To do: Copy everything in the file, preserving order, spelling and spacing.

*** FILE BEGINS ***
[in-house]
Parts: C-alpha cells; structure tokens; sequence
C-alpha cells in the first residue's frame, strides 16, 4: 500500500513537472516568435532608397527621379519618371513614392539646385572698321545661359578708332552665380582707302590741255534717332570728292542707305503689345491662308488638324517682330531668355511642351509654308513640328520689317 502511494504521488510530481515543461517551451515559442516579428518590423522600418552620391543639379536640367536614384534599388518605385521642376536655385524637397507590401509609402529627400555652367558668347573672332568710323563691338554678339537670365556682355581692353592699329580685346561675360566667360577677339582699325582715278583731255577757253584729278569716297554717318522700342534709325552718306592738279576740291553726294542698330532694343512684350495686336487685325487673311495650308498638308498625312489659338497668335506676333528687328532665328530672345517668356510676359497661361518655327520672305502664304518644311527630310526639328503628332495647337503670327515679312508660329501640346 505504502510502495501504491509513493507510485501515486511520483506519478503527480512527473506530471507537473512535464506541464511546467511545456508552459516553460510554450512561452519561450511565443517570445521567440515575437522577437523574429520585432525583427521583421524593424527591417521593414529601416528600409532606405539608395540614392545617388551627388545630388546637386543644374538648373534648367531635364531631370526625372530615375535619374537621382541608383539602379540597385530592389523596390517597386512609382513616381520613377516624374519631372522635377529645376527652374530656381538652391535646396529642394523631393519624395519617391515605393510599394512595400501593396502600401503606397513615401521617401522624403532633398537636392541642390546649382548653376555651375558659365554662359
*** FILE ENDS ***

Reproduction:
[in-house]
Parts: C-alpha cells; structure tokens; sequence
C-alpha cells in the first residue's frame, strides 16, 4: 500500500513537472516568435532608397527621379519618371513614392539646385572698321545661359578708332552665380582707302590741255534717332570728292542707305503689345491662308488638324517682330531668355511642351509654308513640328520689317 502511494504521488510530481515543461517551451515559442516579428518590423522600418552620391543639379536640367536614384534599388518605385521642376536655385524637397507590401509609402529627400555652367558668347573672332568710323563691338554678339537670365556682355581692353592699329580685346561675360566667360577677339582699325582715278583731255577757253584729278569716297554717318522700342534709325552718306592738279576740291553726294542698330532694343512684350495686336487685325487673311495650308498638308498625312489659338497668335506676333528687328532665328530672345517668356510676359497661361518655327520672305502664304518644311527630310526639328503628332495647337503670327515679312508660329501640346 505504502510502495501504491509513493507510485501515486511520483506519478503527480512527473506530471507537473512535464506541464511546467511545456508552459516553460510554450512561452519561450511565443517570445521567440515575437522577437523574429520585432525583427521583421524593424527591417521593414529601416528600409532606405539608395540614392545617388551627388545630388546637386543644374538648373534648367531635364531631370526625372530615375535619374537621382541608383539602379540597385530592389523596390517597386512609382513616381520613377516624374519631372522635377529645376527652374530656381538652391535646396529642394523631393519624395519617391515605393510599394512595400501593396502600401503606397513615401521617401522624403532633398537636392541642390546649382548653376555651375558659365554662359